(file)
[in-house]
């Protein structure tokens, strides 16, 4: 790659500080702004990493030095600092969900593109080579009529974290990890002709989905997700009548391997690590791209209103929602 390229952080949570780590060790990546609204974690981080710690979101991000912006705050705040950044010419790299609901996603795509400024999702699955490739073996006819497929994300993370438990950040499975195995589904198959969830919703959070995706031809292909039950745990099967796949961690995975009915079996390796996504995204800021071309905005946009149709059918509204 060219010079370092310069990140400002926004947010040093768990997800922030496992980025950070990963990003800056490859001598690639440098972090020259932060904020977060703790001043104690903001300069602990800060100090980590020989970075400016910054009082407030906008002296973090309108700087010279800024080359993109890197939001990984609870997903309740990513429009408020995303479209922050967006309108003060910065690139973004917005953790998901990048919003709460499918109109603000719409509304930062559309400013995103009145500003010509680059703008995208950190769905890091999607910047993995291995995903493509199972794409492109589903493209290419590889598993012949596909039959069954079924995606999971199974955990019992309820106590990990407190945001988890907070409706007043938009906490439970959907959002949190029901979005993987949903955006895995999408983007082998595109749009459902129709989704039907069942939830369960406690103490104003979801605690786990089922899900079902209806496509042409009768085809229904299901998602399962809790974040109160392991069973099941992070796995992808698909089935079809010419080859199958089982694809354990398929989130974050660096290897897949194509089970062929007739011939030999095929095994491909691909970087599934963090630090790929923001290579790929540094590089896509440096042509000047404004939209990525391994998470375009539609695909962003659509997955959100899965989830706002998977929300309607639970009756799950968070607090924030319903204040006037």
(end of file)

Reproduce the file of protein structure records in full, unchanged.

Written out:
[in-house]
């Protein structure tokens, strides 16, 4: 790659500080702004990493030095600092969900593109080579009529974290990890002709989905997700009548391997690590791209209103929602 390229952080949570780590060790990546609204974690981080710690979101991000912006705050705040950044010419790299609901996603795509400024999702699955490739073996006819497929994300993370438990950040499975195995589904198959969830919703959070995706031809292909039950745990099967796949961690995975009915079996390796996504995204800021071309905005946009149709059918509204 060219010079370092310069990140400002926004947010040093768990997800922030496992980025950070990963990003800056490859001598690639440098972090020259932060904020977060703790001043104690903001300069602990800060100090980590020989970075400016910054009082407030906008002296973090309108700087010279800024080359993109890197939001990984609870997903309740990513429009408020995303479209922050967006309108003060910065690139973004917005953790998901990048919003709460499918109109603000719409509304930062559309400013995103009145500003010509680059703008995208950190769905890091999607910047993995291995995903493509199972794409492109589903493209290419590889598993012949596909039959069954079924995606999971199974955990019992309820106590990990407190945001988890907070409706007043938009906490439970959907959002949190029901979005993987949903955006895995999408983007082998595109749009459902129709989704039907069942939830369960406690103490104003979801605690786990089922899900079902209806496509042409009768085809229904299901998602399962809790974040109160392991069973099941992070796995992808698909089935079809010419080859199958089982694809354990398929989130974050660096290897897949194509089970062929007739011939030999095929095994491909691909970087599934963090630090790929923001290579790929540094590089896509440096042509000047404004939209990525391994998470375009539609695909962003659509997955959100899965989830706002998977929300309607639970009756799950968070607090924030319903204040006037």